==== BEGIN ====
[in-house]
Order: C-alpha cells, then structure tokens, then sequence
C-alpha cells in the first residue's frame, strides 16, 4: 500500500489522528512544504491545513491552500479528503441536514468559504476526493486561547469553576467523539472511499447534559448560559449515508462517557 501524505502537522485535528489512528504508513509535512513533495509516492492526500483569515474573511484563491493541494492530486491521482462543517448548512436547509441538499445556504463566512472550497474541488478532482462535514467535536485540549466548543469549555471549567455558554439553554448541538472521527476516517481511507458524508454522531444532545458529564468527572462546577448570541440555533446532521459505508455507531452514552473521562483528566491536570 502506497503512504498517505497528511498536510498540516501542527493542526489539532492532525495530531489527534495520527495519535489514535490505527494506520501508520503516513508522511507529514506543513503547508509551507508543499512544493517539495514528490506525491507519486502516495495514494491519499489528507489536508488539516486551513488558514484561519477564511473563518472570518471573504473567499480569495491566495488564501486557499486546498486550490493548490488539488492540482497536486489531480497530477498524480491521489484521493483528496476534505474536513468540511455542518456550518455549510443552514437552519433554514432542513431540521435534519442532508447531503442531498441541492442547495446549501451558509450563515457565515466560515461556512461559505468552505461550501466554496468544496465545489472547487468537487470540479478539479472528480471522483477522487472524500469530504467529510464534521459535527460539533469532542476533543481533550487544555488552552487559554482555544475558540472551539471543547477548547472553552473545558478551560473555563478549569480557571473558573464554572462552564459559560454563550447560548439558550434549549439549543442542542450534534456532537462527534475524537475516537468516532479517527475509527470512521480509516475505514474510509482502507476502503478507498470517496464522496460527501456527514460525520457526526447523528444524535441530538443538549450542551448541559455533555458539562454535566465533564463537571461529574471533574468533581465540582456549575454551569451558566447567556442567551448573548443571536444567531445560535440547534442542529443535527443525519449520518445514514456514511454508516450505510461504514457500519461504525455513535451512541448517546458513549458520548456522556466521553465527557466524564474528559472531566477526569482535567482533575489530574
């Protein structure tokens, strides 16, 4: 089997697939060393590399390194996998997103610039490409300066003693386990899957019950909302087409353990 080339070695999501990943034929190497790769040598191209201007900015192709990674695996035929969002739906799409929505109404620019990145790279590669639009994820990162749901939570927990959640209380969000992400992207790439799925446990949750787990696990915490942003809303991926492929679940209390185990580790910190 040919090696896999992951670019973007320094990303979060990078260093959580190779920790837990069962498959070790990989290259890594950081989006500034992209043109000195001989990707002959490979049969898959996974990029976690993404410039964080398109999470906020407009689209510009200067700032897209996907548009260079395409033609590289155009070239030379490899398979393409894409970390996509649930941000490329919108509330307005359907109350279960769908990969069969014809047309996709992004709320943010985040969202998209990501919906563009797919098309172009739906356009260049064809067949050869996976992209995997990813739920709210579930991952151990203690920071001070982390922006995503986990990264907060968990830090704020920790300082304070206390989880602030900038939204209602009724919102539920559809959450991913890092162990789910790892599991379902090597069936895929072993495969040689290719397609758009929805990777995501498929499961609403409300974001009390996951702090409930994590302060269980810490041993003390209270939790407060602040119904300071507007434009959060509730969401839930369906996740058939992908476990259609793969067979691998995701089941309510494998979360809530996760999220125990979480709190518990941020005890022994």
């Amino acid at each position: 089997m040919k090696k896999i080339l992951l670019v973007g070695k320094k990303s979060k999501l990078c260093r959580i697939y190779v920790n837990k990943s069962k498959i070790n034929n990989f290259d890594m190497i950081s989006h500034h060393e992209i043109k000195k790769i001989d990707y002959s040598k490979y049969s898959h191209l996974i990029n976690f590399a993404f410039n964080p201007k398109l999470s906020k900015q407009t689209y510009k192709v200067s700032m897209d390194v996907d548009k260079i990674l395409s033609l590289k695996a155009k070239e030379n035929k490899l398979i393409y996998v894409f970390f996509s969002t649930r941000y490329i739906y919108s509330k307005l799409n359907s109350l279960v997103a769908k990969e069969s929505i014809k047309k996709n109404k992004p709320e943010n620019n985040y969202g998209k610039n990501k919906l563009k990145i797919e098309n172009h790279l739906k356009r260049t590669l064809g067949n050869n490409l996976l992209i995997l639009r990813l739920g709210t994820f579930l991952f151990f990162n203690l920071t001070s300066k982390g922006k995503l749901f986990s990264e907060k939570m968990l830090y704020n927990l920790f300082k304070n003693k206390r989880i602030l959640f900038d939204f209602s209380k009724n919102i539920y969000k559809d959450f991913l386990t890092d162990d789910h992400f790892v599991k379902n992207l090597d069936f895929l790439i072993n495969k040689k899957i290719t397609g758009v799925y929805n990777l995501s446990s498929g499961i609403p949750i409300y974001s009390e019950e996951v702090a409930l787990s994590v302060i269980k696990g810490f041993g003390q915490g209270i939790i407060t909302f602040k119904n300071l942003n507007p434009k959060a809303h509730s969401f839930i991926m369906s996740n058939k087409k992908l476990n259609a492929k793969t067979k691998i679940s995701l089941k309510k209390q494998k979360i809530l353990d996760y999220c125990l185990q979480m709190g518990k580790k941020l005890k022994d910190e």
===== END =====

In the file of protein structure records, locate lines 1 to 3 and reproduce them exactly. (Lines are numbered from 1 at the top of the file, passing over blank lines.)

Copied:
[in-house]
Order: C-alpha cells, then structure tokens, then sequence
C-alpha cells in the first residue's frame, strides 16, 4: 500500500489522528512544504491545513491552500479528503441536514468559504476526493486561547469553576467523539472511499447534559448560559449515508462517557 501524505502537522485535528489512528504508513509535512513533495509516492492526500483569515474573511484563491493541494492530486491521482462543517448548512436547509441538499445556504463566512472550497474541488478532482462535514467535536485540549466548543469549555471549567455558554439553554448541538472521527476516517481511507458524508454522531444532545458529564468527572462546577448570541440555533446532521459505508455507531452514552473521562483528566491536570 502506497503512504498517505497528511498536510498540516501542527493542526489539532492532525495530531489527534495520527495519535489514535490505527494506520501508520503516513508522511507529514506543513503547508509551507508543499512544493517539495514528490506525491507519486502516495495514494491519499489528507489536508488539516486551513488558514484561519477564511473563518472570518471573504473567499480569495491566495488564501486557499486546498486550490493548490488539488492540482497536486489531480497530477498524480491521489484521493483528496476534505474536513468540511455542518456550518455549510443552514437552519433554514432542513431540521435534519442532508447531503442531498441541492442547495446549501451558509450563515457565515466560515461556512461559505468552505461550501466554496468544496465545489472547487468537487470540479478539479472528480471522483477522487472524500469530504467529510464534521459535527460539533469532542476533543481533550487544555488552552487559554482555544475558540472551539471543547477548547472553552473545558478551560473555563478549569480557571473558573464554572462552564459559560454563550447560548439558550434549549439549543442542542450534534456532537462527534475524537475516537468516532479517527475509527470512521480509516475505514474510509482502507476502503478507498470517496464522496460527501456527514460525520457526526447523528444524535441530538443538549450542551448541559455533555458539562454535566465533564463537571461529574471533574468533581465540582456549575454551569451558566447567556442567551448573548443571536444567531445560535440547534442542529443535527443525519449520518445514514456514511454508516450505510461504514457500519461504525455513535451512541448517546458513549458520548456522556466521553465527557466524564474528559472531566477526569482535567482533575489530574